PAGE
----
Wednesday, November 22, 2006

Another discussion that will end nowhere...

Yesterday - on Monday - we (that is the people in southern Germany) unfortunately had another former student returning to his school and running amok. As almost always in those cases it was a man - and he owned a computer with the game "Counter Strike" on it. This morning one of the first things I heard in the morning news on the radio was "we need a stricter policy towards computer games".

Now, this is nothing new, as I already pointed out more than once in my posts. Whenever something like this happens - or the elections come closer - politicians start such discussions about how to control 'dangerous' computer games.

Now, first I have to point out the fact that "Counter Strike" is no real game, but just as mod - a modification, that means a program that only runs with another program and changes the original program - to the game "Half Life". Now "Half Life" isn't really seen as a 'dangerous' or 'violent' game at all, but the mod is. "Counter Strike" 'simulates' a fight between terrorists and counter-terrorists. It is a multi-player-game and focuses on the players of one team to work together. To win a game against a good clan - as teams of players working together on a more or less permanent basis in all sorts of multi-player-games are called -, you have to be well trained in the game (movement, surroundings, game mechanics, shooting) and have a good strategy. If you miss the first, you'll be shot down one by one because you're not able to stop the others who do it better. If you miss the second, you may shoot down some of the others, but in the end - as a game of "Counter Strike" usually consists of a certain number of rounds - you will always lose. It's not just mindless shooting, as magazines and documentaries on TV and in other media often portrait it.

In Germany those games are often called 'Killerspiele' ('Killer Games', as I already mentioned) or 'Kriegsspiele' ('War Games'). As you can probably deduct from those names, they're seen as something evil. Now, even though a lot of people don't like to hear it, chess was the first war game, because, when you really get to the point, it is a simulation of a battle with each side having the same number of units and trying the same manoeuvres to win. Even though this usually is not the case in war, chess usually was used to train young men, who were supposed to lead armies, one day for their tasks. They could learn a lot about tactics without actually killing people. Nevertheless a lot of people allow their children to play chess.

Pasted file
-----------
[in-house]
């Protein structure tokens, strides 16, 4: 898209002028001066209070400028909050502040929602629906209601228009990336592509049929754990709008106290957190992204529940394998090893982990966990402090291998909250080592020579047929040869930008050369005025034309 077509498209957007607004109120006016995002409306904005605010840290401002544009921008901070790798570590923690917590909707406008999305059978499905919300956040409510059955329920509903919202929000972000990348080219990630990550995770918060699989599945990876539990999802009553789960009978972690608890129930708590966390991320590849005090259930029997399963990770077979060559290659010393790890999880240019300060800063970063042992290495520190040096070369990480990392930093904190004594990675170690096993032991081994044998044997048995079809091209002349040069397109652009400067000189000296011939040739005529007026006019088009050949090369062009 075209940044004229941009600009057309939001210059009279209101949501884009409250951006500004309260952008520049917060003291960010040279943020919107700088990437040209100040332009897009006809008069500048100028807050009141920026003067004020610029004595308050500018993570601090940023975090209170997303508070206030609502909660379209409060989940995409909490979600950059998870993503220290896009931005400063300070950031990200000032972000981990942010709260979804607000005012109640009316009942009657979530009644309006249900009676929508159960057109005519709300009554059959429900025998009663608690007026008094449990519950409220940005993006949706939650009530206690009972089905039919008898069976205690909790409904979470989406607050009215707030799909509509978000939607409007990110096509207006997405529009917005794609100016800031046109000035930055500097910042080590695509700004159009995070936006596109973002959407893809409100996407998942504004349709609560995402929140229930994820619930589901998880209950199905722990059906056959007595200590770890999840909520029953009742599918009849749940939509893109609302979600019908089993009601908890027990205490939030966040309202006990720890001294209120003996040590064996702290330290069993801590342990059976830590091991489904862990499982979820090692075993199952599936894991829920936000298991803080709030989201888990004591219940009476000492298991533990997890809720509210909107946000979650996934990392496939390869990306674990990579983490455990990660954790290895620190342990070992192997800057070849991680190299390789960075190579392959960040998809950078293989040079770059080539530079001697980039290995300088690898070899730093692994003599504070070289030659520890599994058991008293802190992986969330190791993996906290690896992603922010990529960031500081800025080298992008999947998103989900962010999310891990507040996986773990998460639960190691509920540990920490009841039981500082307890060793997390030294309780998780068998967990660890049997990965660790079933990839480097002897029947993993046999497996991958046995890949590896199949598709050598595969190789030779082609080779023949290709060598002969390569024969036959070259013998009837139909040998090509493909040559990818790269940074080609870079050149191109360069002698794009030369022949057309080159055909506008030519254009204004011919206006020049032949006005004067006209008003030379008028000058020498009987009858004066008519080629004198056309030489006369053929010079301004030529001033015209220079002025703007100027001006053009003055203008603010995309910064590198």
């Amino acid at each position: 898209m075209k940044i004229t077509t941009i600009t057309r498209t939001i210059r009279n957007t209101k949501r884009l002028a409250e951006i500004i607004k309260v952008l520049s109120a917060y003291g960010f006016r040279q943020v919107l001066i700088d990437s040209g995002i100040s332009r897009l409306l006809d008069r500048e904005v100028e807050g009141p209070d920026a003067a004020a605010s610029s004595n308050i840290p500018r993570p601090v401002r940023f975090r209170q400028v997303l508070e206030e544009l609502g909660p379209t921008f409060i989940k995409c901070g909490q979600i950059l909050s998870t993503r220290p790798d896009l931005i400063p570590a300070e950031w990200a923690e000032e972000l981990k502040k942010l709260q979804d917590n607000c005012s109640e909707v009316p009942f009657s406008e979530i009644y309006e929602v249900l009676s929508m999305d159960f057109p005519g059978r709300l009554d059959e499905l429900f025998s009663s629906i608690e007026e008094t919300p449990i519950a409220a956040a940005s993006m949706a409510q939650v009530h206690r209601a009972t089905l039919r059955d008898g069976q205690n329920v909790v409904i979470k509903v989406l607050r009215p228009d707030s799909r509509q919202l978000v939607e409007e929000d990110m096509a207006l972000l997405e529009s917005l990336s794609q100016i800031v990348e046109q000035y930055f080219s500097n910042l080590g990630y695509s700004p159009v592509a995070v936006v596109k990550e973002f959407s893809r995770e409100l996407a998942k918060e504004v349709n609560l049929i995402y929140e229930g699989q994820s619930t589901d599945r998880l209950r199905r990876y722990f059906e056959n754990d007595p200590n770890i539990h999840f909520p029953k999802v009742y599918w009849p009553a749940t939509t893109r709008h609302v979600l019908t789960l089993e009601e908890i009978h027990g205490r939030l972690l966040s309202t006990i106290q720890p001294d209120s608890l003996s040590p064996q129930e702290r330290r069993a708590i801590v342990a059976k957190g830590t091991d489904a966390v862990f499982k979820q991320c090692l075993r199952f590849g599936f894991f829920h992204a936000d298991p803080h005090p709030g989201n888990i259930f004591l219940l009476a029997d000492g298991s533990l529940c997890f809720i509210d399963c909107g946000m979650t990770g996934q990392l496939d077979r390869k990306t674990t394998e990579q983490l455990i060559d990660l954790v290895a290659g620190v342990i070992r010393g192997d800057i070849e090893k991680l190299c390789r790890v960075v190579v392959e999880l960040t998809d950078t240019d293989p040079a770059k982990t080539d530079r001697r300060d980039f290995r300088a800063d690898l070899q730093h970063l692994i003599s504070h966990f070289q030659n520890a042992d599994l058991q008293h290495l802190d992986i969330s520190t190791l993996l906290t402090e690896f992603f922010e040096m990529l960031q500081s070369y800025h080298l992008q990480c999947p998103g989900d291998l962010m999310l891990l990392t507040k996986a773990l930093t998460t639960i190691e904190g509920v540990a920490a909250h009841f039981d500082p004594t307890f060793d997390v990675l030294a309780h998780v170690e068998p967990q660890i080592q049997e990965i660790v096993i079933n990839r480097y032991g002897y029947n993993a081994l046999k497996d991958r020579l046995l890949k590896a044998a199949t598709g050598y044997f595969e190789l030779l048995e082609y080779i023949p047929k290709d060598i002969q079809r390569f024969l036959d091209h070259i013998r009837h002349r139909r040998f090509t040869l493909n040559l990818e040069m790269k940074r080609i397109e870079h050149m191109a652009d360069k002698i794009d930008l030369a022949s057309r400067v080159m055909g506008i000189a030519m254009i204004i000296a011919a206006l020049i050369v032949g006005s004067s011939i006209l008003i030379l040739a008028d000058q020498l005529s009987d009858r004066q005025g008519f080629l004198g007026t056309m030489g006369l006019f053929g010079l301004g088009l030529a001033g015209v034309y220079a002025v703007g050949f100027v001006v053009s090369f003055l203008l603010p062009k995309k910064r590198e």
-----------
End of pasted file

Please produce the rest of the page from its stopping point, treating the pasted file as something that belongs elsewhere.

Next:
Please don't misunderstand me, I do not see chess as a dangerous game, I simply point out that games always simulate something. Kids shouldn't play "Counter Strike" - I'd rather have a ten-year-old playing chess ... it'd be better for his concentration if nothing else. But I don't see a computer game for grown-ups or older teenagers (16 or older) as the reason why somebody goes into a school and kills his former class mates or teachers. There are other reasons, lots of them, which should be fought with all means.

In fact statistically (and that's my own little statistic here) almost any boy 16 or older who has access to a computer and the internet will have "Counter Strike" somewhere on his hard disk - and a couple of girls as well. It would be more surprising if one of those who run amok - who usually are above 16 and male - didn't own it.

I know that the discussion about computer games will now run a couple of weeks (two or three on the outmost, I should guess) and die down ... until the next election, of course. I slowly tire of this spiel. Just because most older people in Germany (older starting somewhere around 40 at the moment as far as this is concerned) don't have a connection to computer, video games or the internet, it is not necessary to always paint those things as 'evil'. They have their bad sides, as everything has, but they have a lot of good sides, too. It would be nice, if once, just once, the journalists could find the power to really bring those out as well. I've read one, just one, fair article about online games in a normal magazine (not the games magazines) and that was countered immediately in the next issue. This kind of "oh my god, we wrote something good about games, we have to correct that mistake immediately"-reaction sometimes makes me sick - even more so than that to always write bad things about computer games.

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